This is an archived article that was published on sltrib.com in 2007, and information in the article may be outdated. It is provided only for personal research purposes and may not be reprinted.
For the first time, the federal government has compared hospitals based on their heart-attack and heart-failure death rates.
Health and Human Services officials, who released the data Thursday, acknowledged they were conservative in broadly categorizing nearly all 4,700 hospitals - including 39 in Utah - as being basically equal.
So while the goal in releasing the data, at http://www.hospitalcompare.hhs.gov, is to help consumers make informed decisions about their health care, observers noted the rankings are largely meaningless to the public.
"They were trying to be conservative so they wouldn't hurt [hospitals] by their own mistakes," said Kim Bateman, a vice president at HealthInsight, which has a federal contract to improve care at Utah hospitals.
He hopes subsequent reports show greater differences among hospitals.
"If over time we don't cut with a sharper knife, we're going lose [hospital officials'] attention. They can hide behind that conservatism of the report."
The government didn't release death rates of individual hospitals. Instead it ranked them as being better, equal or worse than the national average. But Utah's largest medical centers voluntarily provided their numbers to The Salt Lake Tribune.
The death rates for heart attack patients ranged from 18.3 percent at St. Mark's to 14.7 percent at Dixie Regional. The national average was 16.4 percent.
And the numbers for heart failure ranged from 13.9 percent at Davis to 10.6 percent at Cottonwood, with a national average of 11.1 percent.
"You have to be really careful trying to compare them," said Scott Williams, chief medical officer at MountainStar Healthcare, which owns St. Mark's. He and others said the differences between Utah hospital death rates are not statistically significant. "I see us as being . . . as good as 99 percent of hospitals in the country in what we're doing. We all need to be finding ways of doing better."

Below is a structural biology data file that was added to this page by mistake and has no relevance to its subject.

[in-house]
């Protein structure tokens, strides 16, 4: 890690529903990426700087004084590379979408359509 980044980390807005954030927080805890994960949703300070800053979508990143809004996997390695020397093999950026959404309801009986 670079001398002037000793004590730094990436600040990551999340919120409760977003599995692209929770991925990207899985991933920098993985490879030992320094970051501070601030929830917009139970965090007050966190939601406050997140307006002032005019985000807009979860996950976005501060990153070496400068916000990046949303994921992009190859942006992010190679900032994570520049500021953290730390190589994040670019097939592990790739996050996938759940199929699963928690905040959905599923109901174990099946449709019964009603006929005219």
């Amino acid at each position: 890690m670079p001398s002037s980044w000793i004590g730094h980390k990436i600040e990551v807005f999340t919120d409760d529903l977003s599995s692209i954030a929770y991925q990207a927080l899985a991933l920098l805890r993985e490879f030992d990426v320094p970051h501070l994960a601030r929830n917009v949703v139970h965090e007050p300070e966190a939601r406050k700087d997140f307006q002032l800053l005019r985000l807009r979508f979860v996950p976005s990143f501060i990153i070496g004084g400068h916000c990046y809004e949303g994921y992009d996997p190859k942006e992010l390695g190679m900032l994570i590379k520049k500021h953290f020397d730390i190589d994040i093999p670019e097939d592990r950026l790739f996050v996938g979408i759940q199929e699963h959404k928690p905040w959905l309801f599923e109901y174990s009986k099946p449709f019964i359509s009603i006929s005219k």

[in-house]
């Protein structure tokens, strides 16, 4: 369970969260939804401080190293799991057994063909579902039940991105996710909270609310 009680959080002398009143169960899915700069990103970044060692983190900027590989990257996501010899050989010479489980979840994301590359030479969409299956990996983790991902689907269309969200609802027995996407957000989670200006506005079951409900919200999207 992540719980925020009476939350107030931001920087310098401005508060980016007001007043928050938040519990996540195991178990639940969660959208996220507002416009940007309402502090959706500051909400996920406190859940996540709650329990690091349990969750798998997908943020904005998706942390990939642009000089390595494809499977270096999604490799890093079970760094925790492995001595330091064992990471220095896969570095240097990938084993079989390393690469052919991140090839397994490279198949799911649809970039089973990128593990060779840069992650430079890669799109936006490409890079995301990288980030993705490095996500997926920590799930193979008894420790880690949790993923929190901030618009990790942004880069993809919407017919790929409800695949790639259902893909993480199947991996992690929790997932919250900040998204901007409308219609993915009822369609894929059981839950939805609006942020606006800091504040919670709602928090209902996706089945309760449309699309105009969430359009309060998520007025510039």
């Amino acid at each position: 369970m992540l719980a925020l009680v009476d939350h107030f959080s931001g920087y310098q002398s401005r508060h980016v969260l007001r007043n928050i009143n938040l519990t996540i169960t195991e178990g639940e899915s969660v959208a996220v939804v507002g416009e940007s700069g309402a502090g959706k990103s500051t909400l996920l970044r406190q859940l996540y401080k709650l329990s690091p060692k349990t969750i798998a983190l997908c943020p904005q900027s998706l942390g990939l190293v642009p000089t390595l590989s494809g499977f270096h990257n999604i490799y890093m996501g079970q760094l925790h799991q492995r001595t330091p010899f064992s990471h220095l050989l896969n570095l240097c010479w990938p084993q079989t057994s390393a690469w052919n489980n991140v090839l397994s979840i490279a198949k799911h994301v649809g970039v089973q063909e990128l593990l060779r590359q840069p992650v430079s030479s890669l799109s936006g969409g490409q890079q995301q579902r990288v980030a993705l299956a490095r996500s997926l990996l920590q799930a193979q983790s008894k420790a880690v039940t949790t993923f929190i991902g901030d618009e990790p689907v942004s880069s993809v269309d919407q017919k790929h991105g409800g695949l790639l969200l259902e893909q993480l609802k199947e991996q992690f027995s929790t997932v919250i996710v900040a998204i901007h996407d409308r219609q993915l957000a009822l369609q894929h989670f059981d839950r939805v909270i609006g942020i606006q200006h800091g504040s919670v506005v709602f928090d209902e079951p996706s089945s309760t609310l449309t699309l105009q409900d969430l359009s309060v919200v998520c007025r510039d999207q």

There are limitations to the data. The report only includes information about Medicare patients over 65 who were treated for heart failure or heart attack between July 2005 and June 2006 and later died of any cause within a month of admission.
Even the cardiologist in charge of some of the better-ranking hospitals sees no difference between the rates.
"There is no conclusions to be drawn except they all do a good job," said Donald Lappe, who oversees heart services for Intermountain Healthcare. "What you want to know is, 'What hospital gives me the best care?' For mortality to be a measure, it would have to be really, really bad to give you a possible lead into that answer."
Thursday's federal report card is just one piece of information consumers can use to access their quality of care. HHS also compares what kind of interventions hospitals provide heart-attack and heart-failure patients. And Utah compares hospital death rates for heart bypass surgery, balloon angioplasties, heart attacks and heart failures for all patients, not just the elderly. That report is available at health.utah.gov/myhealthcare.
The public often doesn't have a choice on where to go for care because of their insurance or when they are being treated for an emergency.
Still, health officials believe disclosure of the data will spur hospitals to make changes, even if the public doesn't read the reports.
"If your deaths are being published, it makes you want to get better," said Bateman.
Williams, with MountainStar, said his hospitals will look at the Medicare data and analyze why each patient died with an eye to preventing such deaths in the future.
He also cautions against making health care decisions based on reports alone.
"When you buy a car, you can go to Consumer Reports and get the rankings," he said. "Then you want to go kick the tires, if you will. Talk to a physician and make sure you communicate well with that physician."